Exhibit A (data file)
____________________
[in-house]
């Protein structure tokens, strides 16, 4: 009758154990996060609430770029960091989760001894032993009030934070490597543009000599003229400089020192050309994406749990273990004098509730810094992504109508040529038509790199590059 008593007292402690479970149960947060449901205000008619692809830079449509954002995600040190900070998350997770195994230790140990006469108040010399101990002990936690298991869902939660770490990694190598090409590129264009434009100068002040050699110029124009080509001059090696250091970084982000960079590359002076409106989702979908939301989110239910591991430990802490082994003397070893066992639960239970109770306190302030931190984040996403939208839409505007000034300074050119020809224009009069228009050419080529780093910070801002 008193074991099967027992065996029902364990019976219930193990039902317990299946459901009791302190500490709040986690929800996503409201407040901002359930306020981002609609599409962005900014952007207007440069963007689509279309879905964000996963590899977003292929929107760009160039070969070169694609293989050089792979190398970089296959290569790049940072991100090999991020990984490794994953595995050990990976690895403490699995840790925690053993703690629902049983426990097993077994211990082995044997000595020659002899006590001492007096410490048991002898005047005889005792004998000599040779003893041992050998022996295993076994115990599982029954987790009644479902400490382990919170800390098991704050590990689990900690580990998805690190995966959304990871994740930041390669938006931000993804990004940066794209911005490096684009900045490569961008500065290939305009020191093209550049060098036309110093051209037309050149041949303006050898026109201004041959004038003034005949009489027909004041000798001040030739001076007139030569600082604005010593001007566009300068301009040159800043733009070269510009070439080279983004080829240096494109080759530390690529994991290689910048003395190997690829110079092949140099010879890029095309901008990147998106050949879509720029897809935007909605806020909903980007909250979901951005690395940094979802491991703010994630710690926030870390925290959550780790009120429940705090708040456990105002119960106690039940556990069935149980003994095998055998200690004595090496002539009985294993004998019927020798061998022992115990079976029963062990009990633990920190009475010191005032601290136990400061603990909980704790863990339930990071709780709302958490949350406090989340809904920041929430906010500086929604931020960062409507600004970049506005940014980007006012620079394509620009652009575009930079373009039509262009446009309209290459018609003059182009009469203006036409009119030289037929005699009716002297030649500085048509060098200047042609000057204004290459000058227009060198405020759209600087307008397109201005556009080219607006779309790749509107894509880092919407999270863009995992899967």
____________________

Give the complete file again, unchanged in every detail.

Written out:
[in-house]
């Protein structure tokens, strides 16, 4: 009758154990996060609430770029960091989760001894032993009030934070490597543009000599003229400089020192050309994406749990273990004098509730810094992504109508040529038509790199590059 008593007292402690479970149960947060449901205000008619692809830079449509954002995600040190900070998350997770195994230790140990006469108040010399101990002990936690298991869902939660770490990694190598090409590129264009434009100068002040050699110029124009080509001059090696250091970084982000960079590359002076409106989702979908939301989110239910591991430990802490082994003397070893066992639960239970109770306190302030931190984040996403939208839409505007000034300074050119020809224009009069228009050419080529780093910070801002 008193074991099967027992065996029902364990019976219930193990039902317990299946459901009791302190500490709040986690929800996503409201407040901002359930306020981002609609599409962005900014952007207007440069963007689509279309879905964000996963590899977003292929929107760009160039070969070169694609293989050089792979190398970089296959290569790049940072991100090999991020990984490794994953595995050990990976690895403490699995840790925690053993703690629902049983426990097993077994211990082995044997000595020659002899006590001492007096410490048991002898005047005889005792004998000599040779003893041992050998022996295993076994115990599982029954987790009644479902400490382990919170800390098991704050590990689990900690580990998805690190995966959304990871994740930041390669938006931000993804990004940066794209911005490096684009900045490569961008500065290939305009020191093209550049060098036309110093051209037309050149041949303006050898026109201004041959004038003034005949009489027909004041000798001040030739001076007139030569600082604005010593001007566009300068301009040159800043733009070269510009070439080279983004080829240096494109080759530390690529994991290689910048003395190997690829110079092949140099010879890029095309901008990147998106050949879509720029897809935007909605806020909903980007909250979901951005690395940094979802491991703010994630710690926030870390925290959550780790009120429940705090708040456990105002119960106690039940556990069935149980003994095998055998200690004595090496002539009985294993004998019927020798061998022992115990079976029963062990009990633990920190009475010191005032601290136990400061603990909980704790863990339930990071709780709302958490949350406090989340809904920041929430906010500086929604931020960062409507600004970049506005940014980007006012620079394509620009652009575009930079373009039509262009446009309209290459018609003059182009009469203006036409009119030289037929005699009716002297030649500085048509060098200047042609000057204004290459000058227009060198405020759209600087307008397109201005556009080219607006779309790749509107894509880092919407999270863009995992899967």